This speech and the short message at Lystra (14:15–18) are the two examples in Acts of the apostle’s approach among people with no Jewish background or knowledge. This one, by far the longer of the two, provides a theological base for the coming ministries at Corinth and Ephesus, where the apostle goes far beyond the synagogue in the delicate task of appealing to Greek culture. As Tannehill suggests (2:212–213), we have here a universalized version of preaching the whole counsel of God, which Paul will tell the Ephesian elders has been his aim in the Greek mission (20:27, RSV).

Luke now paints the scene of Paul standing in front of the Areopagus, before the council and others gathered here. He addresses them as do the orators of the day, Athenians/Men of Athens (NRSV/RSV), and proceeds to make an observation that will lead into his message. He compliments them: how extremely religious you are in every way (17:22). In view of what follows, this seems to be truer to his intention than superstitious (KJV), since it is their yearning for God that he goes on to emphasize. To illustrate this point, he tells how, among their many objects of worship, he has found an altar inscribed to an unknown god.

No altar with this exact inscription has been found, nor is it quoted by the ancients. But church fathers and pagan writers mention Athenian altars “to unknown gods” or “unnamed gods,” and such an inscription has been found at Pergamos. One pagan writer does tell of a sacrifice to “the god concerned in the matter,” to cleanse the Athens from pestilence and pollution (Cadbury, 5:240–246, note by K. Lake). Possibly Paul does see an inscription to an unknown god, or with similar words (Bruce: 356; Marshall: 286). Some commentators, however, conclude with Jerome that Paul takes the liberty of changing the reference to fit his monotheistic message: from “unknown gods” to an unknown god (ABD, 6:753–755). Whatever the case, Paul is not implying that they have already been unknowingly worshiping such a god, but rather that what they do not know about the supreme deity, Paul will now make known to them.

Like a philosopher, the apostle begins with the First Cause, the God who made the world and everything in it. He proceeds to show that such a one does not live in temples made by hands and does not need people to serve him (17:24). This echoes a point made by Stephen (7:48–50). Thus he skillfully summarizes the best in Jewish and Christian thought in language acceptable to the Epicureans: God is self-sufficient. Then he makes a statement which the Stoics can approve, a free quotation of Isaiah 42:5b to the effect that God gives all humankind their life and breath (17:25). Since this, like all the speeches in Acts, is a brief digest, Paul no doubt elaborates further on these opening statements about God in his actual message.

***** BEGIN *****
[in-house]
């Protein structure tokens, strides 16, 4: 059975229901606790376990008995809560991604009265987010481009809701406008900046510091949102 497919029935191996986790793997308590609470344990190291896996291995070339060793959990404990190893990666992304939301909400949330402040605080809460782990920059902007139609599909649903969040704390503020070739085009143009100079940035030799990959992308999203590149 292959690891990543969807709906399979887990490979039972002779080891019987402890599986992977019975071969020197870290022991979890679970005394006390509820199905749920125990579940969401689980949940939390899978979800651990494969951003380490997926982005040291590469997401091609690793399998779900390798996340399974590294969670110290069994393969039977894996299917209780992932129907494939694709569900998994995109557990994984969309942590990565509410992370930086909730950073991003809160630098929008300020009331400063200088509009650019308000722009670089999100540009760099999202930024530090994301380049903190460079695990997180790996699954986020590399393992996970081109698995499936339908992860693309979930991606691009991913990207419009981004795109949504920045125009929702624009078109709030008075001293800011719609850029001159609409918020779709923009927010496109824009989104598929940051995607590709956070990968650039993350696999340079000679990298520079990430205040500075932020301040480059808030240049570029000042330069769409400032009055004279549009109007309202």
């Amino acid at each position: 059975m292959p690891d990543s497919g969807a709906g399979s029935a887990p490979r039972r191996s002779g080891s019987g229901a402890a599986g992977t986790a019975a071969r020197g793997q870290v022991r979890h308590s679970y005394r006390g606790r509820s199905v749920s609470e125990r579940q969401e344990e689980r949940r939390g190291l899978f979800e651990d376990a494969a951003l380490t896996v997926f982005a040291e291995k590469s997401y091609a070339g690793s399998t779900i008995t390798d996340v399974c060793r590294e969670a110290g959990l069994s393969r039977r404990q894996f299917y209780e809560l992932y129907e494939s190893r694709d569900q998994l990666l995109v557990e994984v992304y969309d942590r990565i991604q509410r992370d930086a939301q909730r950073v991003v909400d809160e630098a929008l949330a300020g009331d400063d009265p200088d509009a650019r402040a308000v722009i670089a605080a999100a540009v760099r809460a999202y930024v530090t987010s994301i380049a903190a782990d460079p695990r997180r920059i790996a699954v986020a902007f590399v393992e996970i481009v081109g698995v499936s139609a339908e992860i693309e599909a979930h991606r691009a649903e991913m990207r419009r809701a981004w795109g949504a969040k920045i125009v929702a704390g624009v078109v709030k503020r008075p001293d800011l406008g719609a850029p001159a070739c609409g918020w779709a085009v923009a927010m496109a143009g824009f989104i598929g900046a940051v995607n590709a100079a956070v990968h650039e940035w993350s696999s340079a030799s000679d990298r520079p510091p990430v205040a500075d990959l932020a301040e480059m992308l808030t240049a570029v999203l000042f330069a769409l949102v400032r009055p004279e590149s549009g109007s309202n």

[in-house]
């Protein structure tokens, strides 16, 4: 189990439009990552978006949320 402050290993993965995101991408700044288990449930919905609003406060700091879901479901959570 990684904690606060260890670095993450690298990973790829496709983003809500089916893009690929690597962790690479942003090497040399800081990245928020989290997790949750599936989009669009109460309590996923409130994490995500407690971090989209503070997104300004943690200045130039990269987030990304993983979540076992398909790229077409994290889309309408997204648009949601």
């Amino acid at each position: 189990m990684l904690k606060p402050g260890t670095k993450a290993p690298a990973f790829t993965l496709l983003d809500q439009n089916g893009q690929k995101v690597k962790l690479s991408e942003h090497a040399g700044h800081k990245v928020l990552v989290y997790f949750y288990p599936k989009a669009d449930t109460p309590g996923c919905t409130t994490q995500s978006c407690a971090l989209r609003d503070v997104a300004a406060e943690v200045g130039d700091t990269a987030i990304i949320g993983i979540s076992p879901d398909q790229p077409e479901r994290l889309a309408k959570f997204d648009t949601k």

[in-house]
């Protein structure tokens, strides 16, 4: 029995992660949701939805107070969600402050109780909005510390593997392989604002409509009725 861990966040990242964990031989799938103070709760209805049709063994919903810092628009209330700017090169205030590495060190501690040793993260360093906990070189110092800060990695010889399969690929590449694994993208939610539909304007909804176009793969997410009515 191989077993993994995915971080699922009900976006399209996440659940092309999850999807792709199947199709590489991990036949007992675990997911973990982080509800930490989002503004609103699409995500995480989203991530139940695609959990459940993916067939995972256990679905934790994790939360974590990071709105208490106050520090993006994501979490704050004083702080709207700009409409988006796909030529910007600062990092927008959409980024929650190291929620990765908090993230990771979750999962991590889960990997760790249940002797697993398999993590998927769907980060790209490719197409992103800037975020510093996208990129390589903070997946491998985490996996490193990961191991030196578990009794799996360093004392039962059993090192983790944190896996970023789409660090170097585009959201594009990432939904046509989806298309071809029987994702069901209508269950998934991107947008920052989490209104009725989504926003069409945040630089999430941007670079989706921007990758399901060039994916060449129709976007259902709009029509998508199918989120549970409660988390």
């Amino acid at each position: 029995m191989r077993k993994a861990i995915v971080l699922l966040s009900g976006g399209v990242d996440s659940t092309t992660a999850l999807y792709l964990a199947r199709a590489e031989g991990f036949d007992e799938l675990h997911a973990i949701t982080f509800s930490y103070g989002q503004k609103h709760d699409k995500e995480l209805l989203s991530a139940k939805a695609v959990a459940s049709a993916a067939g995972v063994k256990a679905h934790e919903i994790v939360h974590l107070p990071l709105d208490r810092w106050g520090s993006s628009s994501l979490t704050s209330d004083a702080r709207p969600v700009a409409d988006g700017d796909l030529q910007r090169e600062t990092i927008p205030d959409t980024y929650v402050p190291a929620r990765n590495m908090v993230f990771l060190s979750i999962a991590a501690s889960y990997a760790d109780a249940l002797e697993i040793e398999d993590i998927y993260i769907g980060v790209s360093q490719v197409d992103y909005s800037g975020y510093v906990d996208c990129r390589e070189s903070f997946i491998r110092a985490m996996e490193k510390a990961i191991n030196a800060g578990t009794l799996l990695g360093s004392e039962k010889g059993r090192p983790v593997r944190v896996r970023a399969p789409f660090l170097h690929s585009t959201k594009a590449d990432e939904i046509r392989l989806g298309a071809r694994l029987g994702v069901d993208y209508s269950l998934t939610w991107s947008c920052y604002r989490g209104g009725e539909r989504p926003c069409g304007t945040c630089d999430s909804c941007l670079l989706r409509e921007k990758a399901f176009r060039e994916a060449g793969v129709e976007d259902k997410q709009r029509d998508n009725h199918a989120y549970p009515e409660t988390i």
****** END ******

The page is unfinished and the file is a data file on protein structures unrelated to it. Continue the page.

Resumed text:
Next Paul emphasizes the unity of humankind by creation, drawing heavily on Genesis 1 and 2. He uses terms that would appeal to the Stoics, who also stress this (17:26). Then he notes God’s sovereign management of the world. This shows the goodness of the Lord, who allots to the nations their times of existence (as in Dan. 2:36–45; cf. Luke 21:24b) as well as their boundaries (Deut. 32:8). All of this is designed to inspire people to seek after God with the hope of finding him. While talking the language of the philosophers about the human search for the infinite, Paul is really making the biblical appeal to search for God (Isa. 55:6; 65:1; Ps. 14:2; Prov. 8:17). On the human side, people grope for God, and this comes close to revelation, for God is available, not far from each one (17:27). The Stoics can also accept such teaching. However, for them there is no personal God, while for Paul this is the living Lord of Israel, always near at hand (Ps. 145:18; Jer. 23:23–24).

To clinch his argument, the apostle now quotes from the Greek poets. First comes a line adapted from Epimenides of Crete, that in God we live and move and have our being (17:28a). The second is found in several writers and in Phaenomena by Aratus of Cilicia (Paul’s home province), who borrowed it from A Hymn to Zeus by Cleanthus, stating that we are indeed God’s offspring (17:28b). Paul does not mean that Zeus is the same as the Christian God, nor that we are children of God in the way the poets view it. These quotations are points of contact from which he can proceed to preach the good news in Jesus.

From this point on, Paul begins to show the difference between the gospel and Greek philosophy. If we are God’s children, then the divine nature cannot be represented in gold, or silver, or stone (17:29), a truth proclaimed in Scripture (Deut. 4:28; Ps. 115:4–8; Isa. 40:18–20; 44:9–20) and accepted by the more enlightened philosophers of the day. Moreover, God is willing to overlook the ignorance and idolatry of the past if people will now repent (17:30). This is necessary because (1) there is a day on which God will have the world judged, (2) through a man whom he has appointed and (3) approved as Lord and Judge by raising him from the dead (17:31). While Jesus’ name is not mentioned in Luke’s summary, there can be no question that he is the one with whom all must come to terms.

17:32–34 Responses to Paul’s Message